The reception luncheon is over, all the wedding gifts are opened, and you and your spouse just got back from your two-week honeymoon on a tropical beach. Now is when the real adventure starts. The first year of marriage will be a challenge — you’ll have to find a way to blend differing expectations of house-related responsibilities — but it’ll also be a time to grow closer to your spouse as you build your home together. To give you a head start on making some happy memories, here are eight tips to help you manage the day-to-day dealings of home life as newlyweds.
Decide what style you want your home to be
Most newlyweds don’t have their home completely put together by the time they move in. Chances are, you’ll be adding new pieces of furniture over the next few months and years. To keep things unified, have a vision in mind of what you want your home to look like and share it with your spouse. Use pictures to help your partner really grasp your vision, and be open to incorporating elements that are important to them as well. Knowing what you both want (and deciding upon it together) can also help reduce the likelihood of any arguments occurring in IKEA!
Stay aware of your home’s security
Safety can go a long way toward making a house feel like a home, so take the time to verify that your residence is as secure as it can be. Check windows for vulnerability, make sure you have working smoke and carbon monoxide detectors installed and verify that your doors (and door locks) and sturdy and strong. When it comes to staying safe, an ounce of prevention is worth a pound of cure.
Don’t neglect basic home maintenance
Plenty of home maintenance procedures are very DIY-friendly, and staying on top of basic upkeep and inspections can minimize damage and costly repairs down the line. So examine your roof a couple of times per year, looking for damage in the form of curled, torn, or missing shingles. While you’ve got the ladder out, clean your gutters to avoid damaging overflows and trim tree limbs, at least, three feet away from your house to ensure they can’t cause damage during storms. If you ever feel out of your depth, don’t hesitate to contact a professional — a precautionary inspection will cost a lot less than an extensive restoration.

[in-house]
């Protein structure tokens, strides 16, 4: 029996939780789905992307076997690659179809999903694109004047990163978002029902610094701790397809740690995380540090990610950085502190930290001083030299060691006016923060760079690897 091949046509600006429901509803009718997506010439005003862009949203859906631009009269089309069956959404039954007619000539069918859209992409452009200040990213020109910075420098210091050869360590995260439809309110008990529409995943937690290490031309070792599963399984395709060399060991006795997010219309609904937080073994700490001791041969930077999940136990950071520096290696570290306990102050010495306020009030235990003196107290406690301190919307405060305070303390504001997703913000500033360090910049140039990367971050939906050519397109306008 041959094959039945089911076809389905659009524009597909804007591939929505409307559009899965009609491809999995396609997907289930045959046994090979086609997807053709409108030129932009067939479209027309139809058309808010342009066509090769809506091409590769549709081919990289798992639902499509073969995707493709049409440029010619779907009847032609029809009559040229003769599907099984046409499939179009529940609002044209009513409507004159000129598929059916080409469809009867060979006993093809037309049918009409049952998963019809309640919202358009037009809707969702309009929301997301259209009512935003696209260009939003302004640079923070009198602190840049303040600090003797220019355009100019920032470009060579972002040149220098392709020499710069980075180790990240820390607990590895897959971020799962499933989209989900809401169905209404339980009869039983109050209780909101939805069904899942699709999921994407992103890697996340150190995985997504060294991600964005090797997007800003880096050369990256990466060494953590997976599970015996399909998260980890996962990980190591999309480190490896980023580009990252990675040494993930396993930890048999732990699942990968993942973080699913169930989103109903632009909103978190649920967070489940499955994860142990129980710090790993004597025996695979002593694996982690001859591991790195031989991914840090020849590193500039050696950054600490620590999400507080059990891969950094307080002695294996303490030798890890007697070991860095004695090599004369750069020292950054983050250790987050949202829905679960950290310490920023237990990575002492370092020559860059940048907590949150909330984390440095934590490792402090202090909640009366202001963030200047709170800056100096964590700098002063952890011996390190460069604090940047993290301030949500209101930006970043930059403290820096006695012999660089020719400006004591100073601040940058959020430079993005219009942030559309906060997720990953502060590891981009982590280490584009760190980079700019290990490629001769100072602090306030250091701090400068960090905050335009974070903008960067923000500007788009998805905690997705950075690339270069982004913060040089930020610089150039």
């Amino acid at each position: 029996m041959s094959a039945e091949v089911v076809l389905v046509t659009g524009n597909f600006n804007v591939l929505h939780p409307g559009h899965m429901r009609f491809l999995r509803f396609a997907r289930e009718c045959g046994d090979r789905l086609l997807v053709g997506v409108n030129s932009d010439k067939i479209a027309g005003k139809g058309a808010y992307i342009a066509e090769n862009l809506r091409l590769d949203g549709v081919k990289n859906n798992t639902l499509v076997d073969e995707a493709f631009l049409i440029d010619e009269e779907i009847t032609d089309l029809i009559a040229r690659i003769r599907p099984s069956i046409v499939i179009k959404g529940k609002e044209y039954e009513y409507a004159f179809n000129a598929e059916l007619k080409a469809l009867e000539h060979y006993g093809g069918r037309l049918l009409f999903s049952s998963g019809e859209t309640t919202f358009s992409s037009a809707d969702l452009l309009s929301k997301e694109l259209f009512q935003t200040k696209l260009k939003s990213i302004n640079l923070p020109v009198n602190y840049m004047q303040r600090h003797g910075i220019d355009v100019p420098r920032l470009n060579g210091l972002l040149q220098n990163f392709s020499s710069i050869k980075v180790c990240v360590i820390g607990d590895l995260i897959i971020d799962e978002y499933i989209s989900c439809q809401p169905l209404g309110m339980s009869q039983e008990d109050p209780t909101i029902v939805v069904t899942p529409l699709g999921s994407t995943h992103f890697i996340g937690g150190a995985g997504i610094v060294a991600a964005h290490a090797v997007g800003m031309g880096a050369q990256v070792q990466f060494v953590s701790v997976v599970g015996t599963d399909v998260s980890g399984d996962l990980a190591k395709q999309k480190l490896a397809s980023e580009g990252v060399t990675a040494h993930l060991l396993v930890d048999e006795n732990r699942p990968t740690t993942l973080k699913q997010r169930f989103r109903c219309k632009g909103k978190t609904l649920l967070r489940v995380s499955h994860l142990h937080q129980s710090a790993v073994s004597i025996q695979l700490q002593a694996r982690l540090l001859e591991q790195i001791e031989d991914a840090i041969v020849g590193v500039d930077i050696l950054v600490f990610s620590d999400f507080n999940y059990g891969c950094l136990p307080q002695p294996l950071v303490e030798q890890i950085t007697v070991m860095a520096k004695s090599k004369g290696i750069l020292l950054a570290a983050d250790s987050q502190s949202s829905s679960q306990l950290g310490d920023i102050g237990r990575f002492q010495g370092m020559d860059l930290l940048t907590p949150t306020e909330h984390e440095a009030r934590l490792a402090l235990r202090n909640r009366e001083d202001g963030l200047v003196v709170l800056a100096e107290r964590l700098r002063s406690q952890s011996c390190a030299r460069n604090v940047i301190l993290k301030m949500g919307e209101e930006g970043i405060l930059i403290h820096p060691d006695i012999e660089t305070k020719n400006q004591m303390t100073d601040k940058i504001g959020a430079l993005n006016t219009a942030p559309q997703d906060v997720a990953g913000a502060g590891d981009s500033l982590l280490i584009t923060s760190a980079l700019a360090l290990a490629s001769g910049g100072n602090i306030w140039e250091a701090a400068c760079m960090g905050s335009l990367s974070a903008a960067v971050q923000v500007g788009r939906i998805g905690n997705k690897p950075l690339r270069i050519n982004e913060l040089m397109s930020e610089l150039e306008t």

As with your home, preventative car maintenance will be easier to deal with than a pricey repair, so set a regular upkeep schedule. Change your car’s oil as needed — around 7,500 miles for synthetic oil — but don’t overdo it. You’ll also want to clean the battery terminals with baking soda every so often. Finally, try to keep your tires adequately inflated, as under-inflated tires can cost you more money in gas and will likely wear down faster.
Sign up for rewards programs
You don’t have to become an extreme couponer to be smart with money. Whether you’re buying gas, groceries, or home goods, many chain stores have rewards programs that provide nice discounts on a variety of purchases. For example, IKEA has its IKEA Family program, Target has its REDcard, and Home Depot has Pro Xtra, which is ideal for DIYers. Just a tiny bit of effort in this regard can make a big difference to your (potentially joint) bank account.
Research Internet and TV options
Your home’s Internet and cable bill are something you should feel in control of — you don’t want to be met with surprising overage charges or poor service. Find the best Internet providers and TV options available in your area, and make sure you pick a contract length that works for your future plans. Bundling your services might also work out cheaper for you.
Take care of your appliances
It’s easy to forget to clean areas that aren’t directly visible, but doing a little extra tidying around your appliances will do a lot to keep them running well. For example, vacuuming the exhaust duct of your dryer, wiping down the coils underneath your fridge, and changing the filters on your air conditioner can all lengthen your appliances’ lifespans and prevent any significant damage that would require replacement.
Understanding your spouse’s thoughts and needs is crucial to a happy marriage, so be open and honest about everything. Whether you’re making a home-related decision or a general life decision, it’s important to discuss things together. As you grew up in different homes, you’re probably each accustomed to a different way of living and running a home. Check your individual expectations where necessary, and set united goals for the future.
Remember, you don’t get to be a newlywed forever, so enjoy this exciting new stage of your life! Maintaining a home together can sometimes seem overwhelming, but being mindful and proactive of little things can limit stress and give you peace of mind. What were your favorite tips for the First year of Marriage?